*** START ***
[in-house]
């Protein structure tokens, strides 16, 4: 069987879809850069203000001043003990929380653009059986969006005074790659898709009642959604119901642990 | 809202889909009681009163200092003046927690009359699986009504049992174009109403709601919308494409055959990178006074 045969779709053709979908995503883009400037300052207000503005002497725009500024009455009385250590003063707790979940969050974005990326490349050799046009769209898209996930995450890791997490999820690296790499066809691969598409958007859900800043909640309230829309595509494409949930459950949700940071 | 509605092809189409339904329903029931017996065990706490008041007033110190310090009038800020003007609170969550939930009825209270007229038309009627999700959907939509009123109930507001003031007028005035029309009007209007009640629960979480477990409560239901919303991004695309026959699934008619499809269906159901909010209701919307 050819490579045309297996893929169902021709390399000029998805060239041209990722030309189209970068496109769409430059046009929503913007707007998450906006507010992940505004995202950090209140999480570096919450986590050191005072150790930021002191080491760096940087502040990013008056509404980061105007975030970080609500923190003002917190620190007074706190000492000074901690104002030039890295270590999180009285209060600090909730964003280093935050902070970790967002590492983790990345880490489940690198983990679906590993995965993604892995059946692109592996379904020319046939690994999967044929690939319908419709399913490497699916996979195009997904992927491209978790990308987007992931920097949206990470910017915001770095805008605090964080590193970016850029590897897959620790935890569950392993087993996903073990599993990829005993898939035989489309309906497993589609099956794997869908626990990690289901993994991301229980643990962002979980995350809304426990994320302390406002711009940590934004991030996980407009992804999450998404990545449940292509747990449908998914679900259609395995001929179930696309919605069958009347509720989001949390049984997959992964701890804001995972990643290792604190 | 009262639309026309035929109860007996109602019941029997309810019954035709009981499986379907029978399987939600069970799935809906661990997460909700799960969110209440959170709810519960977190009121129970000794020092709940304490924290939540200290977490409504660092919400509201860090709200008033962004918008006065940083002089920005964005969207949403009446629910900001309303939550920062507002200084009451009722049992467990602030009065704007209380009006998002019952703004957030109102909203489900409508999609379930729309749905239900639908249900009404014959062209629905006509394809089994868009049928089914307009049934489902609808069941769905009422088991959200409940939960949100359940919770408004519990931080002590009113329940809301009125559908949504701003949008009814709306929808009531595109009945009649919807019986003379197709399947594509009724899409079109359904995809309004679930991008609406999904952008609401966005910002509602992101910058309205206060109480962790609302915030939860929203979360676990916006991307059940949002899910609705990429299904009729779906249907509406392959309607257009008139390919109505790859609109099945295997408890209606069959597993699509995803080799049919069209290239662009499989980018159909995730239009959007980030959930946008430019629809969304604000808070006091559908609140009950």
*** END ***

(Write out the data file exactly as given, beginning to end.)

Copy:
[in-house]
């Protein structure tokens, strides 16, 4: 069987879809850069203000001043003990929380653009059986969006005074790659898709009642959604119901642990 | 809202889909009681009163200092003046927690009359699986009504049992174009109403709601919308494409055959990178006074 045969779709053709979908995503883009400037300052207000503005002497725009500024009455009385250590003063707790979940969050974005990326490349050799046009769209898209996930995450890791997490999820690296790499066809691969598409958007859900800043909640309230829309595509494409949930459950949700940071 | 509605092809189409339904329903029931017996065990706490008041007033110190310090009038800020003007609170969550939930009825209270007229038309009627999700959907939509009123109930507001003031007028005035029309009007209007009640629960979480477990409560239901919303991004695309026959699934008619499809269906159901909010209701919307 050819490579045309297996893929169902021709390399000029998805060239041209990722030309189209970068496109769409430059046009929503913007707007998450906006507010992940505004995202950090209140999480570096919450986590050191005072150790930021002191080491760096940087502040990013008056509404980061105007975030970080609500923190003002917190620190007074706190000492000074901690104002030039890295270590999180009285209060600090909730964003280093935050902070970790967002590492983790990345880490489940690198983990679906590993995965993604892995059946692109592996379904020319046939690994999967044929690939319908419709399913490497699916996979195009997904992927491209978790990308987007992931920097949206990470910017915001770095805008605090964080590193970016850029590897897959620790935890569950392993087993996903073990599993990829005993898939035989489309309906497993589609099956794997869908626990990690289901993994991301229980643990962002979980995350809304426990994320302390406002711009940590934004991030996980407009992804999450998404990545449940292509747990449908998914679900259609395995001929179930696309919605069958009347509720989001949390049984997959992964701890804001995972990643290792604190 | 009262639309026309035929109860007996109602019941029997309810019954035709009981499986379907029978399987939600069970799935809906661990997460909700799960969110209440959170709810519960977190009121129970000794020092709940304490924290939540200290977490409504660092919400509201860090709200008033962004918008006065940083002089920005964005969207949403009446629910900001309303939550920062507002200084009451009722049992467990602030009065704007209380009006998002019952703004957030109102909203489900409508999609379930729309749905239900639908249900009404014959062209629905006509394809089994868009049928089914307009049934489902609808069941769905009422088991959200409940939960949100359940919770408004519990931080002590009113329940809301009125559908949504701003949008009814709306929808009531595109009945009649919807019986003379197709399947594509009724899409079109359904995809309004679930991008609406999904952008609401966005910002509602992101910058309205206060109480962790609302915030939860929203979360676990916006991307059940949002899910609705990429299904009729779906249907509406392959309607257009008139390919109505790859609109099945295997408890209606069959597993699509995803080799049919069209290239662009499989980018159909995730239009959007980030959930946008430019629809969304604000808070006091559908609140009950």